WWF (World Wide Fund)
WWF was born into this world in 1961. It was the product of a deep concern held by a few eminent gentlemen who were worried by what they saw happening in our world at that time. Since those early days WWF has grown up to be one of the largest environmental organizations in the world. Currently there are more than 1300 WWF conseravtion projects underway around the world.
The vast majority of these focus on local issues. They range from school nature gardens in Zambia, to initiatives that appear on the packaging in your local supermarket . From the restoration of orangutan habitats to the estabilishment of giant panda reserves.
Almost all our work involves partnerships.
We team up with local non-profit agencies and other global NGOs. We form relationships with village elders, local councils and regional government offices. And in this day and age of globalization, critically, we work with businesses who are willing to change.
But our most important partnership is with you.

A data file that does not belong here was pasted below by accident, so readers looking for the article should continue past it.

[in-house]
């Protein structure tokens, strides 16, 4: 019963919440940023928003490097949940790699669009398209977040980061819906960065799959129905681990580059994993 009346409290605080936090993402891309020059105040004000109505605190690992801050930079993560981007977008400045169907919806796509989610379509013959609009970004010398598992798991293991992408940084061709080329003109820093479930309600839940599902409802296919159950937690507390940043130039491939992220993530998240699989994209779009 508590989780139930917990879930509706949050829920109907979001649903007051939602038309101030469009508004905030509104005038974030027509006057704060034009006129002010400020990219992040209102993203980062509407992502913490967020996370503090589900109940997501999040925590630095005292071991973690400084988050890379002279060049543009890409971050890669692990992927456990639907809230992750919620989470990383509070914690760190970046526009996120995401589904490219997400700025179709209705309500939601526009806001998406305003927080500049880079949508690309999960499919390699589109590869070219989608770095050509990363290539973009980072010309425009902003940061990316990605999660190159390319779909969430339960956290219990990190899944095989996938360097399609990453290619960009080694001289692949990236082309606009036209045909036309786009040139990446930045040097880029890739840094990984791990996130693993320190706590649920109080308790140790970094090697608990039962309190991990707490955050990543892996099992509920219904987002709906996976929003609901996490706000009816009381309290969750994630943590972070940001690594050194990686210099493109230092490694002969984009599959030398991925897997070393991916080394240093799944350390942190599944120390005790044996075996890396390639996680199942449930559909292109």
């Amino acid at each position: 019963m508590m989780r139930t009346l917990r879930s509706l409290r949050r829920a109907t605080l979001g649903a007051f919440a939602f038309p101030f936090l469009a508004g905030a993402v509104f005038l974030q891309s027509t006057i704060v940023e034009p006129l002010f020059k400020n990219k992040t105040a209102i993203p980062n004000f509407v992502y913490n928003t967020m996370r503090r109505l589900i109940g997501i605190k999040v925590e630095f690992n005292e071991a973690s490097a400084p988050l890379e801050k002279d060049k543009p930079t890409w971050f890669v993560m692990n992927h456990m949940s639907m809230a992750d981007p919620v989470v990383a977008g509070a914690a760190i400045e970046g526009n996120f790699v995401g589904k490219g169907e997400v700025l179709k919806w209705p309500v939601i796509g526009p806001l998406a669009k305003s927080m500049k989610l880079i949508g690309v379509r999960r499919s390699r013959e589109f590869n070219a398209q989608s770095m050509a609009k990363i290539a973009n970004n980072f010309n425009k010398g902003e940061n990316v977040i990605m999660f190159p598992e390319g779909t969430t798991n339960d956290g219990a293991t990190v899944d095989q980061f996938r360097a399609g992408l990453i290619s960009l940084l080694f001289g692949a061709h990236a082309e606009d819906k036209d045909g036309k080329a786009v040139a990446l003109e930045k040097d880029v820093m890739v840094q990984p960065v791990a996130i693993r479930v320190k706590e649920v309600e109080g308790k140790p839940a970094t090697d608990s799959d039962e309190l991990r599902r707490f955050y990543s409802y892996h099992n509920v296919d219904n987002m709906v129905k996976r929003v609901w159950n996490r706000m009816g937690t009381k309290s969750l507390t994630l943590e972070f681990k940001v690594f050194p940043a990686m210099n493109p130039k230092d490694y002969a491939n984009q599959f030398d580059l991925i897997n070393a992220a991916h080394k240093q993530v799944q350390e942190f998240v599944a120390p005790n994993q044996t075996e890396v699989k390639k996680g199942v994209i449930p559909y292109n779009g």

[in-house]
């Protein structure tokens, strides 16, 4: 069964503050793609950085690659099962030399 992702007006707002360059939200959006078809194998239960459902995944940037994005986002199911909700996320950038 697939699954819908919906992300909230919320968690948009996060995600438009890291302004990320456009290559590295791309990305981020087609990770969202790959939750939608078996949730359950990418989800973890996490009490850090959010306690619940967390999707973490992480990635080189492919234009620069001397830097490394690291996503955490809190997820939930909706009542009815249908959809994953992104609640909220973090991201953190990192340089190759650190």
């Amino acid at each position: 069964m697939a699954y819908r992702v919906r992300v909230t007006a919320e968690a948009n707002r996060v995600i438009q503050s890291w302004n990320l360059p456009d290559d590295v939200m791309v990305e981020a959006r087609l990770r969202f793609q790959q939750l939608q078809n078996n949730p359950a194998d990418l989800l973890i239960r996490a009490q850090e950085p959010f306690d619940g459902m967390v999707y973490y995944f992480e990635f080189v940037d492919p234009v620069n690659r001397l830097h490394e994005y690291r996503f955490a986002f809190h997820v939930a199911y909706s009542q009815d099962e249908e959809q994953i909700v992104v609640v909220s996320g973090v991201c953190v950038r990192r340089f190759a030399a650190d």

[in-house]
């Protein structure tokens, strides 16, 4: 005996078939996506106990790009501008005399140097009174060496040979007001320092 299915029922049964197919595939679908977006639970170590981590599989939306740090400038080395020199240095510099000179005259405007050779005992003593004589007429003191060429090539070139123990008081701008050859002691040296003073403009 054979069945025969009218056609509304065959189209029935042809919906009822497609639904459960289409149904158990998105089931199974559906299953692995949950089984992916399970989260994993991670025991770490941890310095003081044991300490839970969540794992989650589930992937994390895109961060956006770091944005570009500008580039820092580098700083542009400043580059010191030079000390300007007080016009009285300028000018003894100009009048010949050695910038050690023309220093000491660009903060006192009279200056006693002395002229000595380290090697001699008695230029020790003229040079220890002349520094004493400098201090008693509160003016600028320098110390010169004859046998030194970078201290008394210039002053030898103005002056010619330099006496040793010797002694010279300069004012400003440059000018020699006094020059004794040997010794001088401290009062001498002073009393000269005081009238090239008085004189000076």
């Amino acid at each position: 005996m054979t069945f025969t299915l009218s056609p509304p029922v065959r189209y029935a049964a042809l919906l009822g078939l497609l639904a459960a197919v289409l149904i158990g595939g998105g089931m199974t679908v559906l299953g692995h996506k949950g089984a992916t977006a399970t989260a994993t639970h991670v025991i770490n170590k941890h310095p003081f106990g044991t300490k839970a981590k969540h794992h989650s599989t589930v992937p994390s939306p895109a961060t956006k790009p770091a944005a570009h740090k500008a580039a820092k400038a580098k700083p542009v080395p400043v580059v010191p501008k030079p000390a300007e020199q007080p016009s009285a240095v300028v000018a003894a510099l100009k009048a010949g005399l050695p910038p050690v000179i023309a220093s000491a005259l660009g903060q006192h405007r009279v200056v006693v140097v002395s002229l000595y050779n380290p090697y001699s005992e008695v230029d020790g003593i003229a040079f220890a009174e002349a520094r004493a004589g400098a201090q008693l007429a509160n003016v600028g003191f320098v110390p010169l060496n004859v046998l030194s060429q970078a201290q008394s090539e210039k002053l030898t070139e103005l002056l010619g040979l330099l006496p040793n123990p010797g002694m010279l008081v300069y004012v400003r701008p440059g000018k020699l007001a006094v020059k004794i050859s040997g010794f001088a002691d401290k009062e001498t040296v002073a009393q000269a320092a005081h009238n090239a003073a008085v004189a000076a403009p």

- Your support means we have the necessary strength to engage with national governments and global agencies like the World Bank.
- Your support means we have the network to reach out to isolated tribes in the Congo and the Amazon.
- Your support means we can have real success and lasting breakthrough in the conservation efforts for our one and only planet.
WWF’s Mission Statement
To stop the degradation of the planet’s natural environment and to build a future in which humans live in harmony with nature, by:
- conserving the world’s biological diversity
- ensuring that the use of renewable natural resources is sustainable
- promoting the reduction of pollution and wasteful consumption.
WWF’s Guiding Principles
To guide WWF in its task of achieving the mission, the following principles have been adopted. WWF will:
- be global, independent, multicultural and non party political
- use the best available scientific information to address issues and critically evaluate all its endeavours
- seek dialogue and avoid unnecessary confrontation
- build concrete conservation solutions through a combination of field based projects, policy initiatives, capacity building and education work
- involve local communities and indigenous peoples in the planning and execution of its field programmes, respecting their cultural as well as economic needs
- strive to build partnerships with other organizations, governments, business and local communities to enhance WWF’s effectiveness
- run its operations in a cost effective manner and apply donors’ funds according to the highest standards of accountability.
THE VIDEOS OF WWF !!!